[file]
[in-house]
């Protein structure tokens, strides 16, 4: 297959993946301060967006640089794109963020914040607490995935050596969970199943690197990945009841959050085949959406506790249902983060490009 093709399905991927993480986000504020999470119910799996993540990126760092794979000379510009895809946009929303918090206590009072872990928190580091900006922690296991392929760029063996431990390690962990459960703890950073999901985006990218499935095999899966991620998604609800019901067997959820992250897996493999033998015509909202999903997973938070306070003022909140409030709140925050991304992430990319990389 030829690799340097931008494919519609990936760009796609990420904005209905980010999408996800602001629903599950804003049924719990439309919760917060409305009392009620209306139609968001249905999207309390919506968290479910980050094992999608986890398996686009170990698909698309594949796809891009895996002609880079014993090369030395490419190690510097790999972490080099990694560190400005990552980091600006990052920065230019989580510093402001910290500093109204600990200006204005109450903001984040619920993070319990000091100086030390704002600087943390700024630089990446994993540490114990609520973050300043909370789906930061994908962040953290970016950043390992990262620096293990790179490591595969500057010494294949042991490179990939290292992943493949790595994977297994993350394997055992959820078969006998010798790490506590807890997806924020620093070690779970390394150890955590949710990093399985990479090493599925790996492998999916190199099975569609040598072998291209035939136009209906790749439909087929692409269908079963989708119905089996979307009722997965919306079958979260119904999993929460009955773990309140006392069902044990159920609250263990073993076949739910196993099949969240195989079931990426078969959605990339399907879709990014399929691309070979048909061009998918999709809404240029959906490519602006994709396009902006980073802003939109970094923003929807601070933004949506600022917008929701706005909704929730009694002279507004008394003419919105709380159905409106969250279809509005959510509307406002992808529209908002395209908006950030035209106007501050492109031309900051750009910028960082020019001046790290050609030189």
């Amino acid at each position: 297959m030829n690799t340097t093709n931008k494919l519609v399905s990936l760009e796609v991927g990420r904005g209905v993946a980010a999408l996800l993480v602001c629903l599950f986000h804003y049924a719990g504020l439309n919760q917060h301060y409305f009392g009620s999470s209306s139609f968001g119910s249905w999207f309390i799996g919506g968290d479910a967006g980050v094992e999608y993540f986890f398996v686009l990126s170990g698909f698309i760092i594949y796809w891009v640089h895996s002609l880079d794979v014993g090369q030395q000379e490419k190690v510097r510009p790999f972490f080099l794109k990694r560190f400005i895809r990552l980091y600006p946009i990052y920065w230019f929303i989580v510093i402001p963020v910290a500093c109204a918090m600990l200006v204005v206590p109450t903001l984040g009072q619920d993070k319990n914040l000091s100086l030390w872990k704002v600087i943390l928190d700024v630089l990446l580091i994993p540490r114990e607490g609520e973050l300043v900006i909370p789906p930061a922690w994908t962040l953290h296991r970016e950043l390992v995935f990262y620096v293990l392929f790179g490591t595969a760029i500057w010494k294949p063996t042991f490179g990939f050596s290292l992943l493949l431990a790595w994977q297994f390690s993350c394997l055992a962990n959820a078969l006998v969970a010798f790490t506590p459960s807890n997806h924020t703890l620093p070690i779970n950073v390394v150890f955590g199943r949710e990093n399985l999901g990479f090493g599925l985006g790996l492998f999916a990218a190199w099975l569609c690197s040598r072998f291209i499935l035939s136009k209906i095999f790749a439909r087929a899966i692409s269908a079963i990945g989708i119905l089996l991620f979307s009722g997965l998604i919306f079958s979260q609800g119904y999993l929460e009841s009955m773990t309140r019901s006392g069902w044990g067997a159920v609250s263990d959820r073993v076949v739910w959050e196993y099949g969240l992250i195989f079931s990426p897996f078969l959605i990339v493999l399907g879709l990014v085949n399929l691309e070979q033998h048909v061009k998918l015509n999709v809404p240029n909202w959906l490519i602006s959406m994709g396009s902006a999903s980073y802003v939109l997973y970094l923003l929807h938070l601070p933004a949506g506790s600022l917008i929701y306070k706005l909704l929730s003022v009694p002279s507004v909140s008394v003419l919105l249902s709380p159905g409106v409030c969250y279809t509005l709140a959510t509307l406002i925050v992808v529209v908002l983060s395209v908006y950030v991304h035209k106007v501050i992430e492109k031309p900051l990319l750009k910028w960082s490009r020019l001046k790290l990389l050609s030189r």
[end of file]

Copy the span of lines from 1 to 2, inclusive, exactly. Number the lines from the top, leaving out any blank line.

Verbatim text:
[in-house]
């Protein structure tokens, strides 16, 4: 297959993946301060967006640089794109963020914040607490995935050596969970199943690197990945009841959050085949959406506790249902983060490009 093709399905991927993480986000504020999470119910799996993540990126760092794979000379510009895809946009929303918090206590009072872990928190580091900006922690296991392929760029063996431990390690962990459960703890950073999901985006990218499935095999899966991620998604609800019901067997959820992250897996493999033998015509909202999903997973938070306070003022909140409030709140925050991304992430990319990389 030829690799340097931008494919519609990936760009796609990420904005209905980010999408996800602001629903599950804003049924719990439309919760917060409305009392009620209306139609968001249905999207309390919506968290479910980050094992999608986890398996686009170990698909698309594949796809891009895996002609880079014993090369030395490419190690510097790999972490080099990694560190400005990552980091600006990052920065230019989580510093402001910290500093109204600990200006204005109450903001984040619920993070319990000091100086030390704002600087943390700024630089990446994993540490114990609520973050300043909370789906930061994908962040953290970016950043390992990262620096293990790179490591595969500057010494294949042991490179990939290292992943493949790595994977297994993350394997055992959820078969006998010798790490506590807890997806924020620093070690779970390394150890955590949710990093399985990479090493599925790996492998999916190199099975569609040598072998291209035939136009209906790749439909087929692409269908079963989708119905089996979307009722997965919306079958979260119904999993929460009955773990309140006392069902044990159920609250263990073993076949739910196993099949969240195989079931990426078969959605990339399907879709990014399929691309070979048909061009998918999709809404240029959906490519602006994709396009902006980073802003939109970094923003929807601070933004949506600022917008929701706005909704929730009694002279507004008394003419919105709380159905409106969250279809509005959510509307406002992808529209908002395209908006950030035209106007501050492109031309900051750009910028960082020019001046790290050609030189």